Adobe Fuse Creator (Mixamo) some workflow updates

A few points i like to share with the community, based on my experience with Adobe’s FUSE creator.

There is also the old Fuse Creator version, which has been published around 2015 by Mixamo, which contains clothes which are no longer part of the newer Fuse creator published under Adobes guidance. But you can copy the older clothes into the newer release. Specifically the newer release lacks fantasy themed clothing.

The newer release contains additional character models, additional skin features such as sunburn amount, changes to the interface and new clothes as well. And the models look like someone edited them with Substance or Quixel. 1024 texture resolution is probably enough for most needs.

Depending on the assembled model parts the Mixamo online rigging tool creates different outcomes. For instance:

Clothing compatibility along the model types
The Brute model is not compatible with all clothing assets
Same for the Male Fit A model

This can be seen with some animations. Though this might be fixed by editing the model directly.

Compatibility with other Fuse skeletons (model types)
Limited, the Brute and Male Fit A models are no longer compatible with older Mixamo Fuse skeletons, mainly the feets are off, and animations look a bit odd. Retargeting yields no satisfying results for the arms.
Previously you could use one skeleton for several models, now you want to use for at least the mentioned models an individual skeleton. Though it is likely that you can use a single skeleton, those which share the same model type.

The Male Fit A model does not include alpha diffuse maps, and has no separate material for eyes, even when exported for Unreal. However, you can use Blender to select the eyelashes (use View -> View selected to zoom into the target region), then assign them to a new material. Upon export, export the model with Armature and Mesh selected.

To account for the missing alpha diffuse to mask the eyelashes properly, use eyelashes from a Fuse Mixamo model which contains them.

The newer Adobe Fuse models have the oddity to come with very bright nostrils.

You want to change the contrast of them, this part here

A few more notes

To tweak materials i use such a setup, but this is depending on the model colors and situation… a lower value at the Desaturation node increases the darkness. With this you can easily change texture colors as you go along. It is also the place to add another diffuse material with a multiply node, to blend a detail material into your existing diffuse texture. Though, this is not required with these characters, or characters which already have high surface details, but is handy to make plain surfaces look more interesting.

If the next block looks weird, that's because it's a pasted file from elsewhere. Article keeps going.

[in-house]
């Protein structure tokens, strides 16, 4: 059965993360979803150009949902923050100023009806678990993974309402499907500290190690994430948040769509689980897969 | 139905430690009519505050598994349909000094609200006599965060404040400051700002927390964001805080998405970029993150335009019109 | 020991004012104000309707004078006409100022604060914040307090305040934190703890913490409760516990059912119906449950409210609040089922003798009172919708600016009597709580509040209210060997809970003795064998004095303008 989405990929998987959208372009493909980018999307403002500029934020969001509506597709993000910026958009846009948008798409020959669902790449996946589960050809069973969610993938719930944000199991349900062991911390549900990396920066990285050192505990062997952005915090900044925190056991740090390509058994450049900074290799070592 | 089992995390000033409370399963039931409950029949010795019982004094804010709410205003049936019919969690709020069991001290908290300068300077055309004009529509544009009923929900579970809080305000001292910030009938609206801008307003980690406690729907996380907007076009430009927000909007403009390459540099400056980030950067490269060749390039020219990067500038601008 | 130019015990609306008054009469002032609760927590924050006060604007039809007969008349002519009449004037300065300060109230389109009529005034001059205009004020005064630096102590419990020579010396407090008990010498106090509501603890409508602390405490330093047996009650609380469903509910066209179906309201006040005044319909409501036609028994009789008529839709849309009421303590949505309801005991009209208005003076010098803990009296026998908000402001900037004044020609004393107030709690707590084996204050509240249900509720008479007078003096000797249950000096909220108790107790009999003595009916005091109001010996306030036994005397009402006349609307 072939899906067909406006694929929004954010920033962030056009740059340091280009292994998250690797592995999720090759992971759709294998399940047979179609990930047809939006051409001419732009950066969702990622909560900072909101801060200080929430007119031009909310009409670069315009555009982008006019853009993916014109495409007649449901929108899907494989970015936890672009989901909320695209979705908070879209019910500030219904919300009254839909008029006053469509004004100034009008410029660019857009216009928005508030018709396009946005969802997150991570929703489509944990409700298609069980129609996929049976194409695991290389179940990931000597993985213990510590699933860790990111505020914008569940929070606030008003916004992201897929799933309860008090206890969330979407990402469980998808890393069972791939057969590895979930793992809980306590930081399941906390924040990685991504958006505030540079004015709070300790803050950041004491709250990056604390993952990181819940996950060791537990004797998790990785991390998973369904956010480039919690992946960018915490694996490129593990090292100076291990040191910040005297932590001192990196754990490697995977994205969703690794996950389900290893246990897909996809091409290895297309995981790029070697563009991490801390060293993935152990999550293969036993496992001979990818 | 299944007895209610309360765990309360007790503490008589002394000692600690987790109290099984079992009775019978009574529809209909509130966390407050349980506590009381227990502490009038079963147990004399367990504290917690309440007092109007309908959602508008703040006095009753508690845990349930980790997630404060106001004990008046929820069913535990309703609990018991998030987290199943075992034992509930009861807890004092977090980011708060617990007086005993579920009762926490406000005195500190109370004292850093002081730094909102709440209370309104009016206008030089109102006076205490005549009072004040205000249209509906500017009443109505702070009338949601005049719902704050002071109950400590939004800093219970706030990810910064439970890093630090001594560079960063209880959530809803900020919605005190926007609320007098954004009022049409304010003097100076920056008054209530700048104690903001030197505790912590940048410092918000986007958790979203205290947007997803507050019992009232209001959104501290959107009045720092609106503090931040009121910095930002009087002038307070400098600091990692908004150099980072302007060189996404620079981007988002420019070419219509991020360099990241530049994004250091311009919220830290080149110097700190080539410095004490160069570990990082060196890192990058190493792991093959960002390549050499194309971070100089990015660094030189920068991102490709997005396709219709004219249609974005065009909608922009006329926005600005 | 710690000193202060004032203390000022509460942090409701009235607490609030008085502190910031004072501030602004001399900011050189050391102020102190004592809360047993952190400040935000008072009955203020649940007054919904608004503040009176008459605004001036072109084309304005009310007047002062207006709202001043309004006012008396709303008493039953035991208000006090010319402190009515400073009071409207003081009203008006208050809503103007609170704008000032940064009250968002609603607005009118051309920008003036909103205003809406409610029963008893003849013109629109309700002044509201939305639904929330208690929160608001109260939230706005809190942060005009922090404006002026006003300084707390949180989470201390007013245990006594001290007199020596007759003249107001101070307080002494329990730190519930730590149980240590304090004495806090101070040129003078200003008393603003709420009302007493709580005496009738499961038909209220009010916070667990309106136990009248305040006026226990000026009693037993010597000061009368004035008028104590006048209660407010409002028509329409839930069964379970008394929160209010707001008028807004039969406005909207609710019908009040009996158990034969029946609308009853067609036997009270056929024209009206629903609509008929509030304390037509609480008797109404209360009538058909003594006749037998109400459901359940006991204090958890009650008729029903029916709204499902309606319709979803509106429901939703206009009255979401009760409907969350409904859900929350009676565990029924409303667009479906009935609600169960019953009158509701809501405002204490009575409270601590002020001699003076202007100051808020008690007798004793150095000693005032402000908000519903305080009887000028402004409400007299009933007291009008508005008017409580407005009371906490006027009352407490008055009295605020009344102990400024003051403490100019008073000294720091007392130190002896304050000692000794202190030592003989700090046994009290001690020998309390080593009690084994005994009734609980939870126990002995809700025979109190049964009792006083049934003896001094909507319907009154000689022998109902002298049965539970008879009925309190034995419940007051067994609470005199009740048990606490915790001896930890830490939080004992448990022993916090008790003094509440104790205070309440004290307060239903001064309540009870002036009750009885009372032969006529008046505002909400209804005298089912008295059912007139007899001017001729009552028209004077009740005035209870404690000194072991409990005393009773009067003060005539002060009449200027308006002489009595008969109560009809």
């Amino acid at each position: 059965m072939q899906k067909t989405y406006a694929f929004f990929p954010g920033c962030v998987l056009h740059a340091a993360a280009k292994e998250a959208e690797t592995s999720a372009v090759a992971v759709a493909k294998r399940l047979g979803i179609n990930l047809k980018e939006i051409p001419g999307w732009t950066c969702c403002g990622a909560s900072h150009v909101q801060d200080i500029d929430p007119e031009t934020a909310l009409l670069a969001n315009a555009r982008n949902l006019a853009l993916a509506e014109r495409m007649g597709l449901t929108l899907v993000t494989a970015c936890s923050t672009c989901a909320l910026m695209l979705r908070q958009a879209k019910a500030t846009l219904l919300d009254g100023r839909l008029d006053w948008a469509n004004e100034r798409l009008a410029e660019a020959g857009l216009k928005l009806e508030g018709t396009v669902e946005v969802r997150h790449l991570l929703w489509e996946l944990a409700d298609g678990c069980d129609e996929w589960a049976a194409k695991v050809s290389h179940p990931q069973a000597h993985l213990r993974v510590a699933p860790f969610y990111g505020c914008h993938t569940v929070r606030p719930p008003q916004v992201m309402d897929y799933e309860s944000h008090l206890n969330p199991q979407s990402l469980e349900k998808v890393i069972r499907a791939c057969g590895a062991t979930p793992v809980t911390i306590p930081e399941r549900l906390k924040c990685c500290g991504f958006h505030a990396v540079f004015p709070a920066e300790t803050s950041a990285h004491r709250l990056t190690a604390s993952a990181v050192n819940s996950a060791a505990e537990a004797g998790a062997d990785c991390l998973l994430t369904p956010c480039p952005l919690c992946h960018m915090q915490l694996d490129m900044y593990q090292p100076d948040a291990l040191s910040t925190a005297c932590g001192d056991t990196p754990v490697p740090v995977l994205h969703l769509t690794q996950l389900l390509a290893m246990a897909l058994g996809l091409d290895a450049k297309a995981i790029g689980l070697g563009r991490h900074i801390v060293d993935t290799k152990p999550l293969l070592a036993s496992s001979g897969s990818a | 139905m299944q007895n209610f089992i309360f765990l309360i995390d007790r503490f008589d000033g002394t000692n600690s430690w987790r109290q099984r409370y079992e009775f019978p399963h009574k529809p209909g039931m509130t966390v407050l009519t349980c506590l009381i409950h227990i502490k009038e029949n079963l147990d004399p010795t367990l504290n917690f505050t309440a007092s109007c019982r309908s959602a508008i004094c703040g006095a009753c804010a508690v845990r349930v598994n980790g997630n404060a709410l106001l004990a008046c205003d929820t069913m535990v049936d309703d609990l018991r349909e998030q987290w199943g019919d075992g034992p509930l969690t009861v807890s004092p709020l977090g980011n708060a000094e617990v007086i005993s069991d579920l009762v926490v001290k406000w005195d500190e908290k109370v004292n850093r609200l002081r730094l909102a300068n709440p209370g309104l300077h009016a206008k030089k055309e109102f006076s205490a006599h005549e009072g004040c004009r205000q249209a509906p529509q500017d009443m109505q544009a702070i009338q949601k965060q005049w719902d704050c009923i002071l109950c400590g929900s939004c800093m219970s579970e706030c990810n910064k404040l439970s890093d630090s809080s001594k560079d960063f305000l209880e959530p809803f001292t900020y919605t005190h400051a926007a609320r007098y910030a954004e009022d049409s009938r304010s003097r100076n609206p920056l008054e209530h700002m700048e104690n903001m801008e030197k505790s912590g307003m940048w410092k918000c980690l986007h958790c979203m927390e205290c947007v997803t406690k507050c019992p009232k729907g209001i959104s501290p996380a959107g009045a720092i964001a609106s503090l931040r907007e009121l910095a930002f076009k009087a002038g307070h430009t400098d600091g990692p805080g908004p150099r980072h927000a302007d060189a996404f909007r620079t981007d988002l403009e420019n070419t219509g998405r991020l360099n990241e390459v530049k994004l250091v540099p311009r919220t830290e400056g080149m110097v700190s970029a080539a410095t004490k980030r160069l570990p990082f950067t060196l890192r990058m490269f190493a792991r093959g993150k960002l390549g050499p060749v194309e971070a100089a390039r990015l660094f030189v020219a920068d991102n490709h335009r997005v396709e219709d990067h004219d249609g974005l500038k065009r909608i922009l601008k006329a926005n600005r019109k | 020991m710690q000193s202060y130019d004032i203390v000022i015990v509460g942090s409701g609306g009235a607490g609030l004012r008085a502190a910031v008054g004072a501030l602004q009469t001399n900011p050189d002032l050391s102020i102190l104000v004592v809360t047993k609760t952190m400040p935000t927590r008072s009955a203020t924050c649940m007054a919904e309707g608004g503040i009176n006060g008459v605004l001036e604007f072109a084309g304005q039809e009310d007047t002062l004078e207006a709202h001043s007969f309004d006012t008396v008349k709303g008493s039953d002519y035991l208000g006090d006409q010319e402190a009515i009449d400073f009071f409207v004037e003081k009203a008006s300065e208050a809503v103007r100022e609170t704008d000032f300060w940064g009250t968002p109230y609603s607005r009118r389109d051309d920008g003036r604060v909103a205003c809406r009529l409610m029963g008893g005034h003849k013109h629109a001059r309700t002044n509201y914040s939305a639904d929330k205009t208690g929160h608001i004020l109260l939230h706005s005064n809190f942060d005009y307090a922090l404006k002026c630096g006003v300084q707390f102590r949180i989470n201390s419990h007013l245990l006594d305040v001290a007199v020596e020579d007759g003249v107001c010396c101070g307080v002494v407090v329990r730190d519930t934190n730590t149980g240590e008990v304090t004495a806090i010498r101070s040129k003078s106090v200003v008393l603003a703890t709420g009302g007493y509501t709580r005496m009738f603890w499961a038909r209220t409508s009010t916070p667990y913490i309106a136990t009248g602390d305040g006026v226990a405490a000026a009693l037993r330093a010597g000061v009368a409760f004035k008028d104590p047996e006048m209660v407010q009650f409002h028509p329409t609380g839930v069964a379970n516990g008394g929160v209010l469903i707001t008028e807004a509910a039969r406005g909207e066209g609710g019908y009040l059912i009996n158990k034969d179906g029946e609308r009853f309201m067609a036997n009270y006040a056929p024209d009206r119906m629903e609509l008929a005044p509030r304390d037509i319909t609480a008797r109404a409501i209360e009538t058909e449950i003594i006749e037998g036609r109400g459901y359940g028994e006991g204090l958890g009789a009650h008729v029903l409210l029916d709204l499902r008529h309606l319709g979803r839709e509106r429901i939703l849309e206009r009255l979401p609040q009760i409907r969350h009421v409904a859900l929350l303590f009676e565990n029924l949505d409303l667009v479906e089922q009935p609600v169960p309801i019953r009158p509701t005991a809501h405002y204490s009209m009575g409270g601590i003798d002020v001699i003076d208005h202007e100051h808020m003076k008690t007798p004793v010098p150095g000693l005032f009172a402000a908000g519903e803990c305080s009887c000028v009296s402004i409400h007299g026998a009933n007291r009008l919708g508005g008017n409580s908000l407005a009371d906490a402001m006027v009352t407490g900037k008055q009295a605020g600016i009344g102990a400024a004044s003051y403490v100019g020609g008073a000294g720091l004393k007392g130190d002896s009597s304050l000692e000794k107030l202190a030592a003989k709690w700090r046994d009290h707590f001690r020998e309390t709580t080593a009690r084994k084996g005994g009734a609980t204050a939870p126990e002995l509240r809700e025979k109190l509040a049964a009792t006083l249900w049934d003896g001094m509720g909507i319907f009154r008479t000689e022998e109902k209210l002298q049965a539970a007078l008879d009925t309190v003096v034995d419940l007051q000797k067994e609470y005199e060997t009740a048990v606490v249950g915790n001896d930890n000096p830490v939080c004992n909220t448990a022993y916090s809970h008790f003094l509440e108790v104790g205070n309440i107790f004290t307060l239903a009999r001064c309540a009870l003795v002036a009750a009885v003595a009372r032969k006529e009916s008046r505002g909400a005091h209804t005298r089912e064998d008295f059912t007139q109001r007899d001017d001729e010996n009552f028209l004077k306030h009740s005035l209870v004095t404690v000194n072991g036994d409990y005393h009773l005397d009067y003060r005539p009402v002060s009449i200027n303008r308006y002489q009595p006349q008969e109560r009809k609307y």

Also make sure to edit each Specular image, and untick the SRGB tick box, then assign the material as linear color inside your materials.

Morph targets
The online rigging tool lets you pick the option to add facial expression, which adds morph targets for face expression, like 30 something different morph targets. This makes the model, and import time, considerably larger, and thus should only be used when in need of facial expression morph targets.

At least the Brute model includes opacity textures, which are not imported. These can be connected to the Opacity Mask channel of hair/beard materials, setup to mask.

You want to import models into Blender then select the eyeballs, and assign a Eye material. Otherwise the body roughness value will make the eye look to rough.

To select the eyes with Blender,

  1. Click a Armature (The big geometric shapes), then go to Pose mode

  2. Click on Pose - Show/Hide, and hide unselected

  3. Leave Pose mode, click the model mesh, and enter Edit mode

  4. click an eyeball, then View - View Selected (Zoom)

  5. Press “C”, then carefully select with SHIFT pressed the inner eyeballs, then use the face select tool to carefully select the remaining visible eyeball faces. If you selected the eyelid or something not related to the eyes, use SHIFT left click to deselect those faces.

  6. Pick the material panel on the right tab, click the + sign then “New”, enter a material name (Eyes), then “Assign” the selected eyeball faces.

  7. Then export the model with Armature and Mesh

  8. Go to your model, click the mesh asset, then pick from the top menu “Asset”, “Reimport”. Now you should see a new material for your eyeballs. If you changed the model location (i.e. backup), change the import setting path, under the import panel settings.

  9. Duplicate the body material (Name it Eyes_Mat) of your model.

  10. Edit Eyes_Mat, add a constant node with the value “0” or max 0.1, and connect it with roughness, save then set the new material for the newly created Eyes material.

What Unreal devs probably want
Option to add morph targets to the entire model, i.e. morph target template for character customization purposes
Default UE4 Mannequin in T Pose, then the Fuse characters can be more easily be used with retargeted animations. Currently after adjustment of the case sensitive bone name spellings (Fuse skeleton) within the retarget manager, the arms and hands are still not easily setup for T Pose within the UE4 Mannequin Skeleton.

Feedback suggestions are welcome, maybe this is helpful for other UE AF users.

wow thanks for the info unit23. I still use mixamo’s old fuse for making characters.

the new one is definitely lacking outfits and shame on adobe for that.

still stoked it’s free though.

Mixamo and Unreal compared, color nuances are not optimized but can be tweaked accordingly through the desaturation node or roughness.

Only issue, some of the older cloth models, have a mesh vertex error